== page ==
Fireflies in Trump’s Darkness – Reflections on the 2016 Election

k-lauren-de-boer-rcp0096  K. Lauren de Boer is a poet, essayist, and composer with a special interest in human-Earth relations. He is author of Where It Comes From, a collection of poems, and was executive editor of EarthLight, a magazine of spiritual ecology, for many years. You may find him via TerraVitaBooks.net.

Donald Trump’s rise is in part a backlash to the Obama years, and not entirely surprising. But it’s only part of the story. Many progressives, including myself, were lulled into believing, when Obama was elected, that the racial divides in this country were beginning to heal. How else could a black president be elected, twice? What were we basing that assumption on, exactly? How could it have been healed when there was so little real deep cultural work done to heal the past? He was elected more on a promise of change, not racial healing.

It was never completely about race, but about a disaffection with what life has become in America for many people. At its heart was a longing for change. There is a dearth of meaning in American life rooted in the lack of a story, a story that truly liberates the human from limited forms of identity, from seeing ourselves as mere consumers, or even mere Americans (or any of the sub-identities within our nationalist identity). There is a certain irony in that because we talk so much about freedom in this country, and the primary source of meaning is human liberty — from the shackles of ignorance, greed, narrow self-interest, from our latching onto our smaller identities. Americans tend to equate freedom with individualism and self-reliance. With that comes a mistaken notion that to be free is to be separate. But true freedom is found not in separation but in a vibrant interiority that thrives from relationship.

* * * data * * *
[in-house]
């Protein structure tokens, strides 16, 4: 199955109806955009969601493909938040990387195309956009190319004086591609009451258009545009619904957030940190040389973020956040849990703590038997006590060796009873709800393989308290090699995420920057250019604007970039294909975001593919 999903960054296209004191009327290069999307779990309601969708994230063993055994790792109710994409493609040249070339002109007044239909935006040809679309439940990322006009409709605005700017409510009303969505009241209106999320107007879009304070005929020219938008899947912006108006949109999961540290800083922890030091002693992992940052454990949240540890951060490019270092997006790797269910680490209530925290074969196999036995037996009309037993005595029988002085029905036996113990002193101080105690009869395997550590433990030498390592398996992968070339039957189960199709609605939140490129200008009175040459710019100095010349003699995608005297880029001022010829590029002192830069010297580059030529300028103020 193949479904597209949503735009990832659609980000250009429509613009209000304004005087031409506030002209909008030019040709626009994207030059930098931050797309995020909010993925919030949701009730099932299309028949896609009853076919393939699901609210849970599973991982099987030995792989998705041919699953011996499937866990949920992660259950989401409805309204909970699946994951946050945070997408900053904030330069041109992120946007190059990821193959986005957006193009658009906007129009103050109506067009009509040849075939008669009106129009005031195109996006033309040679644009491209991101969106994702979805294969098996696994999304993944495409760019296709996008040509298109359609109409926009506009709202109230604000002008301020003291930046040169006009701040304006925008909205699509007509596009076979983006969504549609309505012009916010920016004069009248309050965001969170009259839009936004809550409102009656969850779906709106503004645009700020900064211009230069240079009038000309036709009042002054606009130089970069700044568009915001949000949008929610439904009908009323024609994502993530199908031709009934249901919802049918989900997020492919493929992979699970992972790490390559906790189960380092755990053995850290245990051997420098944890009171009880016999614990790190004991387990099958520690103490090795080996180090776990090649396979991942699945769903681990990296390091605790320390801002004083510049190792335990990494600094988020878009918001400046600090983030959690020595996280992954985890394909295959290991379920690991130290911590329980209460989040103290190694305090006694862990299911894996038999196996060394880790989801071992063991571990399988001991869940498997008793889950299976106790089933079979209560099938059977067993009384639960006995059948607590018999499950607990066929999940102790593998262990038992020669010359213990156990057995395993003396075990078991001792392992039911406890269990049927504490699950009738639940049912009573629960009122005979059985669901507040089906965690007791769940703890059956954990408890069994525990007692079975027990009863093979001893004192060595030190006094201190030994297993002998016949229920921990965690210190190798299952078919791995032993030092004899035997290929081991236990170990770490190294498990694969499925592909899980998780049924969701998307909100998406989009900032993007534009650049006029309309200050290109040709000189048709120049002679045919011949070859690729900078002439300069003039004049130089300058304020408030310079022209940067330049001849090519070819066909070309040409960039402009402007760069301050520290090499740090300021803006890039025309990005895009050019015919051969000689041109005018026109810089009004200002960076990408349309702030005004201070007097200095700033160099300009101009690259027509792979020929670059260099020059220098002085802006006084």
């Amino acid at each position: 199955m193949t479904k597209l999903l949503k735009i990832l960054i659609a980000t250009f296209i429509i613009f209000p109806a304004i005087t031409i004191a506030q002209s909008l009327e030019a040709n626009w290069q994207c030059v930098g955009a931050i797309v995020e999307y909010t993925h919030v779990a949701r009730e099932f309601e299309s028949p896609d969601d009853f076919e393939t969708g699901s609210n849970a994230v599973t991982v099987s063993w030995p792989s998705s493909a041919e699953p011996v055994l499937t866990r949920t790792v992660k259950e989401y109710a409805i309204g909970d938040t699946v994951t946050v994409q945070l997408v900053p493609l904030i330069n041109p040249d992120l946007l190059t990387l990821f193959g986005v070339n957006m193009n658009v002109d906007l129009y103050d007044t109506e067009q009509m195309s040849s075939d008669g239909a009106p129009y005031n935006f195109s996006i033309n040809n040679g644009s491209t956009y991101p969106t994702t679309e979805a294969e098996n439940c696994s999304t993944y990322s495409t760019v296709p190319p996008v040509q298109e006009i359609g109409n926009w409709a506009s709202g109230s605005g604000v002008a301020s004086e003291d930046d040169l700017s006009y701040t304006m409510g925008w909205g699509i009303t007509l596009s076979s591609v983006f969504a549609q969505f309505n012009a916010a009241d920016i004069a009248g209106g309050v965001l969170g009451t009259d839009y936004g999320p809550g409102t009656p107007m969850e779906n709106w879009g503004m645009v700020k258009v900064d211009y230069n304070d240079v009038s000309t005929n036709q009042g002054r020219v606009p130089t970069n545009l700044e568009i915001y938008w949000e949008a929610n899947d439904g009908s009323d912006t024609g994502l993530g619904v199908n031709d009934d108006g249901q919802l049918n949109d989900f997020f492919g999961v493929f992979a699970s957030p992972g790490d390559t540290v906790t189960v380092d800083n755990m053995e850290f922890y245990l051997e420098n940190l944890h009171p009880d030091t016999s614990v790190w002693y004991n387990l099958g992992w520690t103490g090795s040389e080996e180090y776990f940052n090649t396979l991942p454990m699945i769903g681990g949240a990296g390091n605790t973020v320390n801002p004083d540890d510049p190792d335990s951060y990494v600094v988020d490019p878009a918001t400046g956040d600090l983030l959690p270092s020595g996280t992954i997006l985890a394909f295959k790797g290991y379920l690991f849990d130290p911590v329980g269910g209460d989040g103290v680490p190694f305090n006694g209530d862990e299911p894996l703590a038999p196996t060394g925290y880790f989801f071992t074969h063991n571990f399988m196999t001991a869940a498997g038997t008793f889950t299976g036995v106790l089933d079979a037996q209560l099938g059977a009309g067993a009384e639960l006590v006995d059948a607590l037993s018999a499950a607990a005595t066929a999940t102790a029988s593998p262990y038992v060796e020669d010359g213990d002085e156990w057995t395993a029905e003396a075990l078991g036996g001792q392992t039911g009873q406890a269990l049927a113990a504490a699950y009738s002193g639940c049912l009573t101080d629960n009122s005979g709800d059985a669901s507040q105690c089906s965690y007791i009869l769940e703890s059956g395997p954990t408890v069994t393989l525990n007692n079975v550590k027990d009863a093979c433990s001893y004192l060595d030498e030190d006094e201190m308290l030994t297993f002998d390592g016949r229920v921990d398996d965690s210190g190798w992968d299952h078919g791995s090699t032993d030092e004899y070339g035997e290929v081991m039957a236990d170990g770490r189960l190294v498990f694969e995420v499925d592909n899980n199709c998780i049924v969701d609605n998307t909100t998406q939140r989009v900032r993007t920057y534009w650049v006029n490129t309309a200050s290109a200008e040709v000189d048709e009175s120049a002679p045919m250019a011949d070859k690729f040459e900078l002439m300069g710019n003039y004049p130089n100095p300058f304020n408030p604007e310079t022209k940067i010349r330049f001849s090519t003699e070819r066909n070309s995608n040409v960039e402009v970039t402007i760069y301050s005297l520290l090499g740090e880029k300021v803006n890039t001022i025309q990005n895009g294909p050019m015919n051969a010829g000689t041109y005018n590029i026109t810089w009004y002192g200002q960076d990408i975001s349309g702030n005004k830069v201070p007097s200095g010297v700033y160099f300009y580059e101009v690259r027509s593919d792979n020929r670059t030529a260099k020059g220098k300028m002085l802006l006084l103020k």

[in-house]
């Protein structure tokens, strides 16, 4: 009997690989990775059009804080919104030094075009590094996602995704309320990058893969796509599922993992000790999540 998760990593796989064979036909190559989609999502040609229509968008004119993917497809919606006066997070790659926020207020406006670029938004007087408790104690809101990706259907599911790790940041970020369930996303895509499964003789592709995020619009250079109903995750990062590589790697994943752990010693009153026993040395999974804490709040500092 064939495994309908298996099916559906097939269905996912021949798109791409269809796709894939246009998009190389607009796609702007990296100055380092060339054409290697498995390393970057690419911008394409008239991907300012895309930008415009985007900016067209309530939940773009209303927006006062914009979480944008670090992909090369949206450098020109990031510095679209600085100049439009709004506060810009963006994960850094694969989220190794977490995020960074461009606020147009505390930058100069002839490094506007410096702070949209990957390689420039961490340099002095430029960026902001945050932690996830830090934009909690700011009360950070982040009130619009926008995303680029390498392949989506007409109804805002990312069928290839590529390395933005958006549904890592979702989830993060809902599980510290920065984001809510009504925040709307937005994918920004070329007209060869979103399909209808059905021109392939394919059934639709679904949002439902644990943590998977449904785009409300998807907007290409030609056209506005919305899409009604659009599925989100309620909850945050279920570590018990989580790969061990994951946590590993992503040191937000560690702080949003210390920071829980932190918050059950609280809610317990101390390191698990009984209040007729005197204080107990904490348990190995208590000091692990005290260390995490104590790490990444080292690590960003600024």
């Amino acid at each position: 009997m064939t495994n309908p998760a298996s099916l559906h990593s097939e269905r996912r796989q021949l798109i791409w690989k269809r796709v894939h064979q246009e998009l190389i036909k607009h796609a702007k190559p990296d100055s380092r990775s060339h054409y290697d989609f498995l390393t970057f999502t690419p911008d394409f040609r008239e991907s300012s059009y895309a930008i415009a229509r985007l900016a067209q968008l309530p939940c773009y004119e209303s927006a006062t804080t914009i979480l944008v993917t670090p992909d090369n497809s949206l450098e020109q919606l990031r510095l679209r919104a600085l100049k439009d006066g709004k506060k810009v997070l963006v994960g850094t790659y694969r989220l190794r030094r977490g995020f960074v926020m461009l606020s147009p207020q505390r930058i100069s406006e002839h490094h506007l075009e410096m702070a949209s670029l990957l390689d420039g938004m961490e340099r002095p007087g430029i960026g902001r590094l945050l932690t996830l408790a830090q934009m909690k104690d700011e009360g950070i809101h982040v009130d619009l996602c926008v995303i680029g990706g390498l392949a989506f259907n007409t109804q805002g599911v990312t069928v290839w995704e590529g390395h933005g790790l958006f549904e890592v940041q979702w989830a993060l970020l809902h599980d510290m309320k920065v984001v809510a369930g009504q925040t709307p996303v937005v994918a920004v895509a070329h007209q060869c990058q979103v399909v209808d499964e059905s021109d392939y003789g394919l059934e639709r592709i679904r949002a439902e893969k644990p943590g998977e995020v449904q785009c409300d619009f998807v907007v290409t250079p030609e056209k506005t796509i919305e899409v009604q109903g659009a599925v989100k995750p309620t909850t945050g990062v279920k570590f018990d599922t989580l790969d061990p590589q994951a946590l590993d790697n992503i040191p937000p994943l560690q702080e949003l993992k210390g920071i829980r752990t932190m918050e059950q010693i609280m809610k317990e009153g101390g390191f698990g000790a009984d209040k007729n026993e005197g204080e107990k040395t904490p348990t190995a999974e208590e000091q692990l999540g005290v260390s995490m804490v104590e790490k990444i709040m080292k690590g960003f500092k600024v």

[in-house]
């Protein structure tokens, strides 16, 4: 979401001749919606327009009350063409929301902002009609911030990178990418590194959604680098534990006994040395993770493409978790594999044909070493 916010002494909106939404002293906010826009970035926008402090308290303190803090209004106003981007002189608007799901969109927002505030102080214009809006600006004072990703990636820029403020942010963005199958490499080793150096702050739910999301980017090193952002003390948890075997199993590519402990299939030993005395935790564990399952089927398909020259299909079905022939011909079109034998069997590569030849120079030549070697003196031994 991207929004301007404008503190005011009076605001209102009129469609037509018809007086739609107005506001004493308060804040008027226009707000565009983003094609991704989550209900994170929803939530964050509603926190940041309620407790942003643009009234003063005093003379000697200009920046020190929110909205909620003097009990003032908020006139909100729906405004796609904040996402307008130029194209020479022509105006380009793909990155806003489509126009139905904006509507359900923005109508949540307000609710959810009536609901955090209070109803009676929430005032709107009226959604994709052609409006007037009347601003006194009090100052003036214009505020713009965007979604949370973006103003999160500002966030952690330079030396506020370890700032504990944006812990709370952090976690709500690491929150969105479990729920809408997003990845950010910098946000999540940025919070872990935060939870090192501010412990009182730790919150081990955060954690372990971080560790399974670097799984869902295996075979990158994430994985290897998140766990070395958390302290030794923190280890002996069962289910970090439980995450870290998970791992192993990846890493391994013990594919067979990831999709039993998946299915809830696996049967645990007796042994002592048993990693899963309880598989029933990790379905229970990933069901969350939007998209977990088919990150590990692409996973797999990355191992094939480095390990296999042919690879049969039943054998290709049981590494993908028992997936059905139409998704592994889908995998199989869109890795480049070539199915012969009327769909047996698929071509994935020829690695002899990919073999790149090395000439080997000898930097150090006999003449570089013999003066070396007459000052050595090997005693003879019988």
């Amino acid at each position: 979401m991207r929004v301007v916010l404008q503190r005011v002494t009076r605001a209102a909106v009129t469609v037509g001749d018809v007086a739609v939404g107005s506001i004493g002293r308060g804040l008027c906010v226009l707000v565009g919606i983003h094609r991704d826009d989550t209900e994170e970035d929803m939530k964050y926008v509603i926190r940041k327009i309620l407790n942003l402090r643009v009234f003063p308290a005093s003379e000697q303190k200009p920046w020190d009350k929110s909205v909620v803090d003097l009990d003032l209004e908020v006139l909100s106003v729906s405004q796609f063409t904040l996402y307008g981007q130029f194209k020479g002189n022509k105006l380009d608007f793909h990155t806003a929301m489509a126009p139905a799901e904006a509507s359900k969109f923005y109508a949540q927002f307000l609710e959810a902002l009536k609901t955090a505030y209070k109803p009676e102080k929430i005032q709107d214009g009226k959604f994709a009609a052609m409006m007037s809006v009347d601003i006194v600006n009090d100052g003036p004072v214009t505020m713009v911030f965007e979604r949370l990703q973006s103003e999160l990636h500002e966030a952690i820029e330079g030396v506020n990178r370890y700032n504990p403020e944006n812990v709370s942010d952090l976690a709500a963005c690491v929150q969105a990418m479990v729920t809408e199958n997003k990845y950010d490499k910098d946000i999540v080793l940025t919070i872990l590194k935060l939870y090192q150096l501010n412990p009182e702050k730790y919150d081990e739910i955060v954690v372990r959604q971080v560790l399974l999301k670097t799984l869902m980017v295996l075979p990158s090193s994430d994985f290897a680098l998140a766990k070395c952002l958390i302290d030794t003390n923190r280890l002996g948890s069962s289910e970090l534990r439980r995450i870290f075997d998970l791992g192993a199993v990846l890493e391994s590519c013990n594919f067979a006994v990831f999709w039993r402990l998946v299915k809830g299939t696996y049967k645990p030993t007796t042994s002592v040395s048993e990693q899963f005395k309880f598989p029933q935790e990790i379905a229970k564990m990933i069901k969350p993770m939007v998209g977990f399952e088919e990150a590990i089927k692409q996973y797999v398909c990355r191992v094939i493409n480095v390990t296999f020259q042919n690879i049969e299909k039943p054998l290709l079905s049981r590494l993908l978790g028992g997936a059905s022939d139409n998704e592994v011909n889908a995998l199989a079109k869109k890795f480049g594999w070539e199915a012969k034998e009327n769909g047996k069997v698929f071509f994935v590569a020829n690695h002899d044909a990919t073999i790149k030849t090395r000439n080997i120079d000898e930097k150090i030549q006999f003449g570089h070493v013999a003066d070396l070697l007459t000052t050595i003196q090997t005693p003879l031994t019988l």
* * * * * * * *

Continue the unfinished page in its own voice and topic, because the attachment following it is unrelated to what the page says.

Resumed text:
The difficulty with this election was that people needed positive references to help guide them, not the destructive references of anger, hatred, and fear. Bernie Sanders represented a more positive reference and ignited passion in many people, but was smacked down by a dying system that was nevertheless still powerful enough to overcome his efforts. And of course cosmology — a functional story — and a sense of ourselves as an integral Earth community are positive references entirely absent from the electoral process.

I was sorting through boxes in the garage the other day (one of the things I do when I need to take my mind off destabilizing news or events) and I came across a carton of back issues of newspapers I had saved. They were all about pivotal events — Clinton’s first election, September 11, Obama’s election, etc. What I noticed in the clippings from past elections was the remarkable similarity in the story line. The operant word was “change.” Bill Clinton was the candidate offering change. Then came Obama, offering the same. Trump was elected primarily because he was, compared to Hillary Clinton, the change candidate. He was seen as the outsider to a corrupt system, although he is the ultimate insider to the patriarchy. You could even say that he is the quintessence of patriarchy.

When Obama promised to go after Wall Street and make big changes, people were willing to look past race and vote for him. Trump appealed to the same frustration that people were feeling with a system rigged against them. And years of obstructionism and gridlock in Washington only confirmed their suspicions that career politicians were ignoring their pain. He just did so in a much darker way, appealing to baser instincts. People in this country are pragmatists. They tend to vote for their interests, not their ideals, at least for the most part. There are, of course, some who do vote their conscience, but they are in the minority. Many voted for Trump out of outright racism and hatred, but many of the same people voted for Obama when it suited their interests.